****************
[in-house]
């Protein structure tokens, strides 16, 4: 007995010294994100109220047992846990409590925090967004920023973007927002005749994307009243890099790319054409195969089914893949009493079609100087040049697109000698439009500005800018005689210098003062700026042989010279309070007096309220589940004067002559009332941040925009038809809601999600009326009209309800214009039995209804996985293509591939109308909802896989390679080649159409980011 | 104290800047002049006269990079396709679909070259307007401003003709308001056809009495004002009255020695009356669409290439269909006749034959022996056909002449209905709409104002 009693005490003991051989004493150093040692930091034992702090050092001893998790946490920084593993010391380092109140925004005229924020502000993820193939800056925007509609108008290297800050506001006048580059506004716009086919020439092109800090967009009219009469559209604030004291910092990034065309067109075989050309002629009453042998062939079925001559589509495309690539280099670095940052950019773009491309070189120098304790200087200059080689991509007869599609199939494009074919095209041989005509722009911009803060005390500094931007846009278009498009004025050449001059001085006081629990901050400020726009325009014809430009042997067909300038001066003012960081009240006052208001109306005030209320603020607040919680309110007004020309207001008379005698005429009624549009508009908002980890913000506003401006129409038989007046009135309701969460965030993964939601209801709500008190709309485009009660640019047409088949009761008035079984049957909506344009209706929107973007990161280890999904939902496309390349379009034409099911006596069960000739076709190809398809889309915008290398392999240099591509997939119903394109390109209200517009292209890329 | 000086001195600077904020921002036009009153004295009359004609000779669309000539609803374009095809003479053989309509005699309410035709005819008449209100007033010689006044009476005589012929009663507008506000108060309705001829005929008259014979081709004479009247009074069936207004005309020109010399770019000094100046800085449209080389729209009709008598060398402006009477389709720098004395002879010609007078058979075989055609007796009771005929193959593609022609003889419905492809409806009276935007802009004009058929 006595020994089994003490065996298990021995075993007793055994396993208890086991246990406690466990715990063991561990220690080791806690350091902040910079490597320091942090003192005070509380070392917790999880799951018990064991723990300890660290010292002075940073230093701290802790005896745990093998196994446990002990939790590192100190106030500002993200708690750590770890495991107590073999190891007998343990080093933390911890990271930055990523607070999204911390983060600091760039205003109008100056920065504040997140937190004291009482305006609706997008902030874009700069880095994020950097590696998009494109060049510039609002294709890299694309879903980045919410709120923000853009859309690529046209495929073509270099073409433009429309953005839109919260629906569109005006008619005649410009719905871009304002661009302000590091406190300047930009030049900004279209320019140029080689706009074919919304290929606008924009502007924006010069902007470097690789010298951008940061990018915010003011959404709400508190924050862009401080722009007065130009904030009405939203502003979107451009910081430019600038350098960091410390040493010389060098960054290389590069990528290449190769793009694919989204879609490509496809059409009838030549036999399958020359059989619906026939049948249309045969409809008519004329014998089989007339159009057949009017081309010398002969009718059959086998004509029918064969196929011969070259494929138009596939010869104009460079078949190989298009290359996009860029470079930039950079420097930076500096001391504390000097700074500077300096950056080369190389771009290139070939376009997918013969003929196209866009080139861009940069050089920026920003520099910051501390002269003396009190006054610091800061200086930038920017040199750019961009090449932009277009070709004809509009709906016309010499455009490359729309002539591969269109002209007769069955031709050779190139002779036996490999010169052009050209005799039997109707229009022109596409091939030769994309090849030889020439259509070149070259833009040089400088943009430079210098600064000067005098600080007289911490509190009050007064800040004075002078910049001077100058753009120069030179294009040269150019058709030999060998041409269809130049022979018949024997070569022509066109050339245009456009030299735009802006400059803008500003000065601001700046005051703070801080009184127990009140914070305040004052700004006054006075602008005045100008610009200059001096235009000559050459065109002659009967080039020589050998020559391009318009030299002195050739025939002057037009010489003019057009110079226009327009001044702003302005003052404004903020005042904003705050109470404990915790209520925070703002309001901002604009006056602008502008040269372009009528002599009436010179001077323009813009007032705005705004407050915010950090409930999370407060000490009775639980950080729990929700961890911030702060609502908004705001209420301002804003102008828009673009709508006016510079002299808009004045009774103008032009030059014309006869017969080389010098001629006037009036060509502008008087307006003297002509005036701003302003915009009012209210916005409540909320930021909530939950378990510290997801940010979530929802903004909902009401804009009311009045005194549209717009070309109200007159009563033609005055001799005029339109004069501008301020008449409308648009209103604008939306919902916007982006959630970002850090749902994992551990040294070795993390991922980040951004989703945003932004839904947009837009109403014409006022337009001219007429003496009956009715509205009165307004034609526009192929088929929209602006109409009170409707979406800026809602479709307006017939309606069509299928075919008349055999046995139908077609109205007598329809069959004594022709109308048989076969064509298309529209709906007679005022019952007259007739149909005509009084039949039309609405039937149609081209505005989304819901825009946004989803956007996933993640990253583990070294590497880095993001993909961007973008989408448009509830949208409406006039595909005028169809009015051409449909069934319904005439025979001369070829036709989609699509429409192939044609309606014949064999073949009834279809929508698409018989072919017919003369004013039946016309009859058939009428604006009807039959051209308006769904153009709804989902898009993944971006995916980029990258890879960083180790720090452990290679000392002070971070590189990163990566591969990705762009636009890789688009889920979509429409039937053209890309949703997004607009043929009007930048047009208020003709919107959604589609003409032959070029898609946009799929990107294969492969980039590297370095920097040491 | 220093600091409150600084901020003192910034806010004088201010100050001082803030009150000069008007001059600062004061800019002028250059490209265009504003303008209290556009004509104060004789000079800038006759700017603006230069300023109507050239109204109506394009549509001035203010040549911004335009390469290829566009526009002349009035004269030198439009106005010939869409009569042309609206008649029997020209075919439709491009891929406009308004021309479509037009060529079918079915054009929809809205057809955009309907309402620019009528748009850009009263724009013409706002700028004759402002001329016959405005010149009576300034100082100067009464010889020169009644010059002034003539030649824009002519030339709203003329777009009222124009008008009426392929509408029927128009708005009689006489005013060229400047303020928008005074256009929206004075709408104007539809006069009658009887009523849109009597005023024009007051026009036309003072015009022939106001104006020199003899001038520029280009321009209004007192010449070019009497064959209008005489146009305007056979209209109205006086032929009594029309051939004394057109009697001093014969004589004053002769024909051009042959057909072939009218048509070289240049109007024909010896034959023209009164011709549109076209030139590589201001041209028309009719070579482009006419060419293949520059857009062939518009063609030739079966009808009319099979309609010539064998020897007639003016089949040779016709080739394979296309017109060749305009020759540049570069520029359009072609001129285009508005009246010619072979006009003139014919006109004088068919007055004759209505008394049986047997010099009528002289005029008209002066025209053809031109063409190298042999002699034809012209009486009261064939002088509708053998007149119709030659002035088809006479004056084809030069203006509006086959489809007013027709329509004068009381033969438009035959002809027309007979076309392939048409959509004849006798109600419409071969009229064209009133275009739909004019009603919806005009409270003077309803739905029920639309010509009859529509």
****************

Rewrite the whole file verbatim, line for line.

[in-house]
């Protein structure tokens, strides 16, 4: 007995010294994100109220047992846990409590925090967004920023973007927002005749994307009243890099790319054409195969089914893949009493079609100087040049697109000698439009500005800018005689210098003062700026042989010279309070007096309220589940004067002559009332941040925009038809809601999600009326009209309800214009039995209804996985293509591939109308909802896989390679080649159409980011 | 104290800047002049006269990079396709679909070259307007401003003709308001056809009495004002009255020695009356669409290439269909006749034959022996056909002449209905709409104002 009693005490003991051989004493150093040692930091034992702090050092001893998790946490920084593993010391380092109140925004005229924020502000993820193939800056925007509609108008290297800050506001006048580059506004716009086919020439092109800090967009009219009469559209604030004291910092990034065309067109075989050309002629009453042998062939079925001559589509495309690539280099670095940052950019773009491309070189120098304790200087200059080689991509007869599609199939494009074919095209041989005509722009911009803060005390500094931007846009278009498009004025050449001059001085006081629990901050400020726009325009014809430009042997067909300038001066003012960081009240006052208001109306005030209320603020607040919680309110007004020309207001008379005698005429009624549009508009908002980890913000506003401006129409038989007046009135309701969460965030993964939601209801709500008190709309485009009660640019047409088949009761008035079984049957909506344009209706929107973007990161280890999904939902496309390349379009034409099911006596069960000739076709190809398809889309915008290398392999240099591509997939119903394109390109209200517009292209890329 | 000086001195600077904020921002036009009153004295009359004609000779669309000539609803374009095809003479053989309509005699309410035709005819008449209100007033010689006044009476005589012929009663507008506000108060309705001829005929008259014979081709004479009247009074069936207004005309020109010399770019000094100046800085449209080389729209009709008598060398402006009477389709720098004395002879010609007078058979075989055609007796009771005929193959593609022609003889419905492809409806009276935007802009004009058929 006595020994089994003490065996298990021995075993007793055994396993208890086991246990406690466990715990063991561990220690080791806690350091902040910079490597320091942090003192005070509380070392917790999880799951018990064991723990300890660290010292002075940073230093701290802790005896745990093998196994446990002990939790590192100190106030500002993200708690750590770890495991107590073999190891007998343990080093933390911890990271930055990523607070999204911390983060600091760039205003109008100056920065504040997140937190004291009482305006609706997008902030874009700069880095994020950097590696998009494109060049510039609002294709890299694309879903980045919410709120923000853009859309690529046209495929073509270099073409433009429309953005839109919260629906569109005006008619005649410009719905871009304002661009302000590091406190300047930009030049900004279209320019140029080689706009074919919304290929606008924009502007924006010069902007470097690789010298951008940061990018915010003011959404709400508190924050862009401080722009007065130009904030009405939203502003979107451009910081430019600038350098960091410390040493010389060098960054290389590069990528290449190769793009694919989204879609490509496809059409009838030549036999399958020359059989619906026939049948249309045969409809008519004329014998089989007339159009057949009017081309010398002969009718059959086998004509029918064969196929011969070259494929138009596939010869104009460079078949190989298009290359996009860029470079930039950079420097930076500096001391504390000097700074500077300096950056080369190389771009290139070939376009997918013969003929196209866009080139861009940069050089920026920003520099910051501390002269003396009190006054610091800061200086930038920017040199750019961009090449932009277009070709004809509009709906016309010499455009490359729309002539591969269109002209007769069955031709050779190139002779036996490999010169052009050209005799039997109707229009022109596409091939030769994309090849030889020439259509070149070259833009040089400088943009430079210098600064000067005098600080007289911490509190009050007064800040004075002078910049001077100058753009120069030179294009040269150019058709030999060998041409269809130049022979018949024997070569022509066109050339245009456009030299735009802006400059803008500003000065601001700046005051703070801080009184127990009140914070305040004052700004006054006075602008005045100008610009200059001096235009000559050459065109002659009967080039020589050998020559391009318009030299002195050739025939002057037009010489003019057009110079226009327009001044702003302005003052404004903020005042904003705050109470404990915790209520925070703002309001901002604009006056602008502008040269372009009528002599009436010179001077323009813009007032705005705004407050915010950090409930999370407060000490009775639980950080729990929700961890911030702060609502908004705001209420301002804003102008828009673009709508006016510079002299808009004045009774103008032009030059014309006869017969080389010098001629006037009036060509502008008087307006003297002509005036701003302003915009009012209210916005409540909320930021909530939950378990510290997801940010979530929802903004909902009401804009009311009045005194549209717009070309109200007159009563033609005055001799005029339109004069501008301020008449409308648009209103604008939306919902916007982006959630970002850090749902994992551990040294070795993390991922980040951004989703945003932004839904947009837009109403014409006022337009001219007429003496009956009715509205009165307004034609526009192929088929929209602006109409009170409707979406800026809602479709307006017939309606069509299928075919008349055999046995139908077609109205007598329809069959004594022709109308048989076969064509298309529209709906007679005022019952007259007739149909005509009084039949039309609405039937149609081209505005989304819901825009946004989803956007996933993640990253583990070294590497880095993001993909961007973008989408448009509830949208409406006039595909005028169809009015051409449909069934319904005439025979001369070829036709989609699509429409192939044609309606014949064999073949009834279809929508698409018989072919017919003369004013039946016309009859058939009428604006009807039959051209308006769904153009709804989902898009993944971006995916980029990258890879960083180790720090452990290679000392002070971070590189990163990566591969990705762009636009890789688009889920979509429409039937053209890309949703997004607009043929009007930048047009208020003709919107959604589609003409032959070029898609946009799929990107294969492969980039590297370095920097040491 | 220093600091409150600084901020003192910034806010004088201010100050001082803030009150000069008007001059600062004061800019002028250059490209265009504003303008209290556009004509104060004789000079800038006759700017603006230069300023109507050239109204109506394009549509001035203010040549911004335009390469290829566009526009002349009035004269030198439009106005010939869409009569042309609206008649029997020209075919439709491009891929406009308004021309479509037009060529079918079915054009929809809205057809955009309907309402620019009528748009850009009263724009013409706002700028004759402002001329016959405005010149009576300034100082100067009464010889020169009644010059002034003539030649824009002519030339709203003329777009009222124009008008009426392929509408029927128009708005009689006489005013060229400047303020928008005074256009929206004075709408104007539809006069009658009887009523849109009597005023024009007051026009036309003072015009022939106001104006020199003899001038520029280009321009209004007192010449070019009497064959209008005489146009305007056979209209109205006086032929009594029309051939004394057109009697001093014969004589004053002769024909051009042959057909072939009218048509070289240049109007024909010896034959023209009164011709549109076209030139590589201001041209028309009719070579482009006419060419293949520059857009062939518009063609030739079966009808009319099979309609010539064998020897007639003016089949040779016709080739394979296309017109060749305009020759540049570069520029359009072609001129285009508005009246010619072979006009003139014919006109004088068919007055004759209505008394049986047997010099009528002289005029008209002066025209053809031109063409190298042999002699034809012209009486009261064939002088509708053998007149119709030659002035088809006479004056084809030069203006509006086959489809007013027709329509004068009381033969438009035959002809027309007979076309392939048409959509004849006798109600419409071969009229064209009133275009739909004019009603919806005009409270003077309803739905029920639309010509009859529509």